The end and the beginning: lessons of 1989

The epic upheaval of 1989 was a time when east Europeans lost their fear, overcame their moral frustration and political impotence, and regained a central role in the political sphere. The heart of this series of profound events survives across twenty years, says Vladimir Tismaneanu.
Vladimir Tismaneanu
2 November 2009

Two decades have passed since the chain of dramatic events in east and central Europe that led to the accomplishment of what most had regarded as unthinkable: the collapse of communist regimes, the end of a system that had seemed destined to last forever. Indeed, the very idea of a post-communist situation appeared before 1989 to be utopian. Communism may have been a terminally sick system, yet the possibility that it would disappear was widely dismissed in policy and academic circles in the name of pragmatic realism.

True, some dissidents (such as the Russian, Andrei Amalrik) and scholars had seen the end coming. In 1988, I published a book called The Crisis of Marxist Ideology in Eastern Europe: The Poverty of Utopia in which I argued that two factors were leading to an imminent collapse: the ideological erosion that had engendered a fatal "legitimacy crisis" of the communist regimes, and the rise of alternative movements and ideas ("civil society").

In the book, I focused on various cases, including the little studied independent peace movements in what was then the German Democratic Republic (GDR). It was clear to some of us that the ruling elites - those bureaucracies that the historian Stephen Kotkin calls "uncivil society" - had lost the indispensable self-confidence essential to their ideological commitment (see Stephen Kotkin (plus contribution by Jan T Gross, Uncivil Society: 1989 and the Implosion of the Communist Establishment [Random House, 2009]).

There was no zeal anymore; the Marxist-Leninist official creed had become a collection of trite slogans. The Mikhail Gorbachev factor (renunciation of the Leonid Brezhnev doctrine of limited sovereignty) and Pope John Paul II‘s emphasis on the sacredness of truth further catalysed the revival of social forces that aimed to dismantle the system.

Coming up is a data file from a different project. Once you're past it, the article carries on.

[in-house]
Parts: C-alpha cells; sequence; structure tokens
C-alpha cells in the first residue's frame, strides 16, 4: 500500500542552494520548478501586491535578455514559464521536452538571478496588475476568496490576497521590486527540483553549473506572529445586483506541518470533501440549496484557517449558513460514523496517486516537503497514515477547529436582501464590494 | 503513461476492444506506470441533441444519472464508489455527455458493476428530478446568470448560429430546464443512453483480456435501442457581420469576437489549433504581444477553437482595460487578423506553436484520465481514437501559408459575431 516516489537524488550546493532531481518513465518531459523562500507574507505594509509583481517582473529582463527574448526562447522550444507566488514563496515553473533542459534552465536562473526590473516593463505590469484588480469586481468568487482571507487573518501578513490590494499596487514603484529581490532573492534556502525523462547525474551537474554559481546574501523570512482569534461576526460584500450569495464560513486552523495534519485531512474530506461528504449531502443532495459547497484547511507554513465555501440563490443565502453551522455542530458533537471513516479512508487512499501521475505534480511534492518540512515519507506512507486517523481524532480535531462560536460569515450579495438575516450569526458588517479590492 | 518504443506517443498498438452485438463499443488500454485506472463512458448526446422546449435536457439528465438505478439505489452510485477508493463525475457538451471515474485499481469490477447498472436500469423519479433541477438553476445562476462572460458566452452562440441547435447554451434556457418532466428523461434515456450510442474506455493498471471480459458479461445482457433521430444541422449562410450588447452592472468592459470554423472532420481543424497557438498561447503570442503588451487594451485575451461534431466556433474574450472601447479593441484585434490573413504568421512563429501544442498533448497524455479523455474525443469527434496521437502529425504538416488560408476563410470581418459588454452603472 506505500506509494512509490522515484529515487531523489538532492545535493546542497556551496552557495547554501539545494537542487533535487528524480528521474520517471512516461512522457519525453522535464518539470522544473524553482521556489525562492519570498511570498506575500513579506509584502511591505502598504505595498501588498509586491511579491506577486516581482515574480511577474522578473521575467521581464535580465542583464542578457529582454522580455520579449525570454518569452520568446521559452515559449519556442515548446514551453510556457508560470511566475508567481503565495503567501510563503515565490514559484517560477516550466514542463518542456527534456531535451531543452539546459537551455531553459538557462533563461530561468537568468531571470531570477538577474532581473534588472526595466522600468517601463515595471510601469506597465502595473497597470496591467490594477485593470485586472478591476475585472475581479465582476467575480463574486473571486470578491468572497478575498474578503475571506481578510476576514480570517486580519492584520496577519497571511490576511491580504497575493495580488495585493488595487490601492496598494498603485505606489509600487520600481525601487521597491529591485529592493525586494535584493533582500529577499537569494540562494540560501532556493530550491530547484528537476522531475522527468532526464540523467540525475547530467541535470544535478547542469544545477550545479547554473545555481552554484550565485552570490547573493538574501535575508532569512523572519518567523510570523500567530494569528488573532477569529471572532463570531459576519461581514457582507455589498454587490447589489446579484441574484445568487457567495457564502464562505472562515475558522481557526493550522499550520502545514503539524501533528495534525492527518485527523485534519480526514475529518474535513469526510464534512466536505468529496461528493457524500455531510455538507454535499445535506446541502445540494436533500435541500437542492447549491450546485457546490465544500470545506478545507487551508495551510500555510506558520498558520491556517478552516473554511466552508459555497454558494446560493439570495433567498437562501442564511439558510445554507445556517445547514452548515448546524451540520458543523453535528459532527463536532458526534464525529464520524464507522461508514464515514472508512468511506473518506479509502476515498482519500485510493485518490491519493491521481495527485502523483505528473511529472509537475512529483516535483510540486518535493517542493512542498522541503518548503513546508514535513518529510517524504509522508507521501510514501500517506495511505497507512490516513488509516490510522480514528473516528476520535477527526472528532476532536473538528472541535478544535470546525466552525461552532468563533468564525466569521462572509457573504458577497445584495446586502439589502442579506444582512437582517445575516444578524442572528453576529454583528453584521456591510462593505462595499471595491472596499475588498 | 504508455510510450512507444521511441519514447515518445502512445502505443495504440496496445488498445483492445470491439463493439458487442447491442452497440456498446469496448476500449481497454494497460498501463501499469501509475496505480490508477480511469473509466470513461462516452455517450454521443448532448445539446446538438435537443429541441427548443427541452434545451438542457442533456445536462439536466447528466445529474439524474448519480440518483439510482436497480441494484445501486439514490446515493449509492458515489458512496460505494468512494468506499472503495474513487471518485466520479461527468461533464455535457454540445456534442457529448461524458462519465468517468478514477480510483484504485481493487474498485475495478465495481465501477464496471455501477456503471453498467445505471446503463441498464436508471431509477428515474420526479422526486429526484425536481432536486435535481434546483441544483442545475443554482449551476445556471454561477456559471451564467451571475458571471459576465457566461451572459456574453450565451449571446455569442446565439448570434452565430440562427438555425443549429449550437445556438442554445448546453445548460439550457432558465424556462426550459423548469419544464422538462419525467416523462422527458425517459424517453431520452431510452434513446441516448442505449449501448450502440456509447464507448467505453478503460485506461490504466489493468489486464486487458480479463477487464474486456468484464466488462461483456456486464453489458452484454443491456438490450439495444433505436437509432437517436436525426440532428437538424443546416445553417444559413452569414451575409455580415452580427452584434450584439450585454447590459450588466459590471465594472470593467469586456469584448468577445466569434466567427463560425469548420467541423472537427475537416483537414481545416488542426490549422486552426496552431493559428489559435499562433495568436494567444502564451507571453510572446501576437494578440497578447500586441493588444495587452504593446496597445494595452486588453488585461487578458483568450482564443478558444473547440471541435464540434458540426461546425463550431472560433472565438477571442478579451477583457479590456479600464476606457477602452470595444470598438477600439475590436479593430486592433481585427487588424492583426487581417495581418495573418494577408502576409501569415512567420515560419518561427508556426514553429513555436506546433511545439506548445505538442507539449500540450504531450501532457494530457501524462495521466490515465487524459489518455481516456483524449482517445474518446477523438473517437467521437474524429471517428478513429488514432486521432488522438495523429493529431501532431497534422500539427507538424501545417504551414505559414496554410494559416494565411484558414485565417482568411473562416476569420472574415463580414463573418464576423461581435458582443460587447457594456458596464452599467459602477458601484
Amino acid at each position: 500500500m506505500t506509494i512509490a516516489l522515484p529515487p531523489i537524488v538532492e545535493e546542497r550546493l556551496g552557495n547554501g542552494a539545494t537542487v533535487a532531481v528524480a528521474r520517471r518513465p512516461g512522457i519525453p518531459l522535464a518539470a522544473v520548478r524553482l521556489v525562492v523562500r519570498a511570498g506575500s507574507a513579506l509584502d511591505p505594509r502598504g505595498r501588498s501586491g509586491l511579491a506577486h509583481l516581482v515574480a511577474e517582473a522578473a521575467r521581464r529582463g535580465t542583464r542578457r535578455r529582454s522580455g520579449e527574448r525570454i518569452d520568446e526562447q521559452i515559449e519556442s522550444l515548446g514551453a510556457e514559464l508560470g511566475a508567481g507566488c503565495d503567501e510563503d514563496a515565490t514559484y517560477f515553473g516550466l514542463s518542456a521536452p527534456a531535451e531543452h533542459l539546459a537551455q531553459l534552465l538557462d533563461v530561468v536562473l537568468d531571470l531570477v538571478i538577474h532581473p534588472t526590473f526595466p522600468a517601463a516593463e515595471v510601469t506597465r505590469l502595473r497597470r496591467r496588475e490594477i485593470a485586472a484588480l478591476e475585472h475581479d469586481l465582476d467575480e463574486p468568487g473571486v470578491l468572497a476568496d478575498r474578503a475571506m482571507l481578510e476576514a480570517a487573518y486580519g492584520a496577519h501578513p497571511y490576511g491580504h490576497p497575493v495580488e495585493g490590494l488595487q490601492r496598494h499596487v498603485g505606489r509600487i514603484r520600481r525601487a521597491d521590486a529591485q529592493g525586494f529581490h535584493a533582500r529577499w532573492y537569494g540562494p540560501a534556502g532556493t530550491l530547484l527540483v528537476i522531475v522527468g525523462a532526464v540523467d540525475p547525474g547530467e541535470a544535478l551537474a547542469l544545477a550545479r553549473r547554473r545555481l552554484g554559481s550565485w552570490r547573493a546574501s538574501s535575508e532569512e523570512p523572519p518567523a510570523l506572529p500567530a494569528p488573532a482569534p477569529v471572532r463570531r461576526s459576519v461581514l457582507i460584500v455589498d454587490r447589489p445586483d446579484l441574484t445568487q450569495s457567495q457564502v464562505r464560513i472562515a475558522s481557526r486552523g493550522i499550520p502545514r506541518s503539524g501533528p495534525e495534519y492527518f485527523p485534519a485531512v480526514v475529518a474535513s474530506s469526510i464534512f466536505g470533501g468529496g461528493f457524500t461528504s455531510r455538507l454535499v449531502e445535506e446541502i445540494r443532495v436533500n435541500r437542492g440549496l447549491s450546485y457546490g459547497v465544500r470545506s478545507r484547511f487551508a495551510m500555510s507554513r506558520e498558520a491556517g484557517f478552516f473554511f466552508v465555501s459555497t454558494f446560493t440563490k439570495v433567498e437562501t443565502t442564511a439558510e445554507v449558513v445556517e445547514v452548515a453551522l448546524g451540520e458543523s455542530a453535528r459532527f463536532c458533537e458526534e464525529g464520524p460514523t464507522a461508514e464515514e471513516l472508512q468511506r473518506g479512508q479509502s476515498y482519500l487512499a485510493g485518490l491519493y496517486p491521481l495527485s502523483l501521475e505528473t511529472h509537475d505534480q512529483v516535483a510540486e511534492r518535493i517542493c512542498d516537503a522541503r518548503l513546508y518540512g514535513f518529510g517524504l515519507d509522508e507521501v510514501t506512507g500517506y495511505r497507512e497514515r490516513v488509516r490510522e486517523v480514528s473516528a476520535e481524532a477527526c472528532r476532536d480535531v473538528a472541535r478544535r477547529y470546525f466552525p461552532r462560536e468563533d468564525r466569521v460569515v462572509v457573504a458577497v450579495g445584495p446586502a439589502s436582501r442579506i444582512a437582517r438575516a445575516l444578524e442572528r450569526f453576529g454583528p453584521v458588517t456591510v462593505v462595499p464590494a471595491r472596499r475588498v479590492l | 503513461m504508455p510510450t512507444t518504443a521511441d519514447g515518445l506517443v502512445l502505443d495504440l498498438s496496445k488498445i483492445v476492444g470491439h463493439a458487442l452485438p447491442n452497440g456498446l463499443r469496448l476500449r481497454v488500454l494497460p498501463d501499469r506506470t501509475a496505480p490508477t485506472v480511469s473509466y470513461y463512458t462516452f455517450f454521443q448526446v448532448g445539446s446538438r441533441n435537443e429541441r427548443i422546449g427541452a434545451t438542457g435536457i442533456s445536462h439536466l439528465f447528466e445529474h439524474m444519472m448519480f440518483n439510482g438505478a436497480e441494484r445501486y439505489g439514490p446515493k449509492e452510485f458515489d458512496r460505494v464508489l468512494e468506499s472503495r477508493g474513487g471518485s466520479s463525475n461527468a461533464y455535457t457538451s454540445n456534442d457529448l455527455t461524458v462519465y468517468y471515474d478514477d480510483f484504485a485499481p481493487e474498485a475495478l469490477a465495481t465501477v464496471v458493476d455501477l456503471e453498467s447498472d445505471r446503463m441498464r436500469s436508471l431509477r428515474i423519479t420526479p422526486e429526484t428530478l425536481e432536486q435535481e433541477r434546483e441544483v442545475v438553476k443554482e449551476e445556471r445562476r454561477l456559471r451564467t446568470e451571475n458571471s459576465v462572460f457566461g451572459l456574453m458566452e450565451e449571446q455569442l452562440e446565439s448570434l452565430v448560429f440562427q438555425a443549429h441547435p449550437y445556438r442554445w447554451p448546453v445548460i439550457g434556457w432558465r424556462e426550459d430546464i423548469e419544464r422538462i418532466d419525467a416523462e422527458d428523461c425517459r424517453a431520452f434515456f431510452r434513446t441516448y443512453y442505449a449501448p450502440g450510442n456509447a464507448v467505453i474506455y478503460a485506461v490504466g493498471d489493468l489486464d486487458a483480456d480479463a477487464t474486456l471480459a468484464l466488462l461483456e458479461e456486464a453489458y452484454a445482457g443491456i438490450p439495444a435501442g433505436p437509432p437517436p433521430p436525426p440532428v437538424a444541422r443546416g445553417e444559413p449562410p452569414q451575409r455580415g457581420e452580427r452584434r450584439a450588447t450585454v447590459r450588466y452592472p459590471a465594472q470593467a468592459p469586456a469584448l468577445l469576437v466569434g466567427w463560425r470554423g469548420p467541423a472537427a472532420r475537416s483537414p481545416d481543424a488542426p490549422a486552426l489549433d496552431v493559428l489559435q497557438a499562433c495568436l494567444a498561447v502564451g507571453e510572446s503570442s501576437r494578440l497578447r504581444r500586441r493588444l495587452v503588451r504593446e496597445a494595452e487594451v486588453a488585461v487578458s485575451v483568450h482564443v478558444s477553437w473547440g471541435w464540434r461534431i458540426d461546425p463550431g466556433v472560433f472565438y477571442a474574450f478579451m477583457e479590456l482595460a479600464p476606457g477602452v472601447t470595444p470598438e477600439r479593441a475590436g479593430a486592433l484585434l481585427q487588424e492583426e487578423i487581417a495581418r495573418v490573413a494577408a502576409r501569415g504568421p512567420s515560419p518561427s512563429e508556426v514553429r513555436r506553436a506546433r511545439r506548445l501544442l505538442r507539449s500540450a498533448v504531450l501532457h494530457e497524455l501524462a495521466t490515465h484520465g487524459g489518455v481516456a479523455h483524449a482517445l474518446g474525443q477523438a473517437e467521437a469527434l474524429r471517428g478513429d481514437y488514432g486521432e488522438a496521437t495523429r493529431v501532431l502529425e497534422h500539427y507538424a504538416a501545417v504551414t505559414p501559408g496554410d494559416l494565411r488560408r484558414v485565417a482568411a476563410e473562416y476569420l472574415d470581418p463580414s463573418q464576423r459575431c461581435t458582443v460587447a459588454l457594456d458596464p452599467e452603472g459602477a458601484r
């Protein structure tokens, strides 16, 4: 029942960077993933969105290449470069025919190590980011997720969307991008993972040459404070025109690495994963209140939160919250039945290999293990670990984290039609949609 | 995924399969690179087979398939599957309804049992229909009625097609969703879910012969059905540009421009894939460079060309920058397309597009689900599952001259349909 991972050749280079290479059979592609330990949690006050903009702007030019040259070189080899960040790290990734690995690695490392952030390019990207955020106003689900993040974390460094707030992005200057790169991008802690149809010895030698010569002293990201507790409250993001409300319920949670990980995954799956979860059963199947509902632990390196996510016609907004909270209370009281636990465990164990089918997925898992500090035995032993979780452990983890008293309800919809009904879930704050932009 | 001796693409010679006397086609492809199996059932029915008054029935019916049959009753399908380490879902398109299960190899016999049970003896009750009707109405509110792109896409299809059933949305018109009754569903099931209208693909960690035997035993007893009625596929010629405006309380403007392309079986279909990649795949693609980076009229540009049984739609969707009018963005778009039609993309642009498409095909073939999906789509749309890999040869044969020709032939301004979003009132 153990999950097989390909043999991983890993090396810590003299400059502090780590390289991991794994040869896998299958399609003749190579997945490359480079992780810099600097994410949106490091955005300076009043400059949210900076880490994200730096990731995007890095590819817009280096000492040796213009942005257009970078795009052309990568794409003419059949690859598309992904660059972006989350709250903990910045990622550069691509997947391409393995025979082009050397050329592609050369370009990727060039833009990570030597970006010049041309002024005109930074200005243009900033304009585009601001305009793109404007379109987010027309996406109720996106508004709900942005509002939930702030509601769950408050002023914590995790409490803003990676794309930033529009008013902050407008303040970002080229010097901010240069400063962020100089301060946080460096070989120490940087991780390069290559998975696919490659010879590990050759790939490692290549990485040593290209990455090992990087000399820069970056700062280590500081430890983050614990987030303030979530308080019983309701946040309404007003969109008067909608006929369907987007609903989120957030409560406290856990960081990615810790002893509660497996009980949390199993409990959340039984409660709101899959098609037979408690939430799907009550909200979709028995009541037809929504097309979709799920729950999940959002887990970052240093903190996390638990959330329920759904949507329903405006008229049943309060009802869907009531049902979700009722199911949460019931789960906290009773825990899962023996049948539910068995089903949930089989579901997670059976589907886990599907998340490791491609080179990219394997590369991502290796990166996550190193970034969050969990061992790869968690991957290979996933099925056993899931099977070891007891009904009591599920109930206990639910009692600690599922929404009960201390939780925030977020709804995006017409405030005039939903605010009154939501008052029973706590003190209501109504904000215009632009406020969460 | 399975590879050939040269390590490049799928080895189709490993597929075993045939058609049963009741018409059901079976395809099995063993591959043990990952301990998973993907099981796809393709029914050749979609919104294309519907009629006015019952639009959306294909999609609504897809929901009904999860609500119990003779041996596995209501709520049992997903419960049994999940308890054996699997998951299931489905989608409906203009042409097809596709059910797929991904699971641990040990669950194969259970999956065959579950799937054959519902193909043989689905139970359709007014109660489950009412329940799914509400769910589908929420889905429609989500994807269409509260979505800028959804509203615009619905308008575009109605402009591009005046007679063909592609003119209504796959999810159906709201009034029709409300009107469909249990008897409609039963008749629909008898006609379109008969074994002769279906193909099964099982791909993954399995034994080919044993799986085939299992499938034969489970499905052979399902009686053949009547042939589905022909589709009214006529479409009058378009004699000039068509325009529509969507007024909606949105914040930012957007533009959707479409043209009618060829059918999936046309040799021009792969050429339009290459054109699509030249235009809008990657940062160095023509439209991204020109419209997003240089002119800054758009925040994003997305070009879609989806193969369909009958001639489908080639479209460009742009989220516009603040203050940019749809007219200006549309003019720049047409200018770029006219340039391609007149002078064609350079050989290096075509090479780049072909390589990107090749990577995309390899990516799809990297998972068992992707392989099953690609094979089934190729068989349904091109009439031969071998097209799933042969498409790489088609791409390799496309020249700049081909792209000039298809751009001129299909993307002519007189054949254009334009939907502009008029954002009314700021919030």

The prevailing bleak outlooks dissolved in the course of months, then weeks, then days. The revolutions of 1989 irretrievably shattered Leninism and opened the path to the self-empowerment of the citizens of the eastern European countries. In doing so they made a vital intellectual breakthrough: the rethinking of the notion of citizenship, which had been systematically subverted and negated by communist regimes.

The great refusal

The struggles that followed in the post-communist period centred on the concepts of civility, memory, justice, and accountability. Politics, culture, social relations - all were connected in one way or another to definitions of what it means to be a citizen. The immediate aftermath of 1989 revealed that two possible paths lay ahead: one where the revolutions succeeded in instilling a sustainable sense of civic belonging, another where the revolutions themselves were sidetracked - and even negated, aborted or abducted. All in all, it seems that Ralf Dahrendorf's synthetic formula remains brilliantly enduring: "citizens in search of meaning". The crucial challenge after 1989 was that of successfully (or at least satisfactorily) building a moral and political consensus based on shared trust in accountable institutions and predictable procedures (see Reinventing Politics: Eastern Europe from Stalin to Havel [Free Press, 1992).

Post-communist societies are imperfect. But, to paraphrase Adam Michnik, they are composed of regular people and are defined by "normal" conflicts. As Ken Jowitt once said, in order to survive "democracy needs ordinary heroes". Democracy has a paradox built into it: "without heroism, public virtues cannot be sustained; they gradually deteriorate into egoistical calculi of social, economic, and political self-interest. The individual is replaced by the self." At the same time, though, "a charismatic hero abhors, in fact is incapable of, democratically appreciating the deficiencies of average people" (see Ken Jowett, foreword to Irena Grudzinska Gross ed., Adam Michnik, Letters from Freedom: Post-Cold War Realities and Perspectives [University of California Press, 1999]).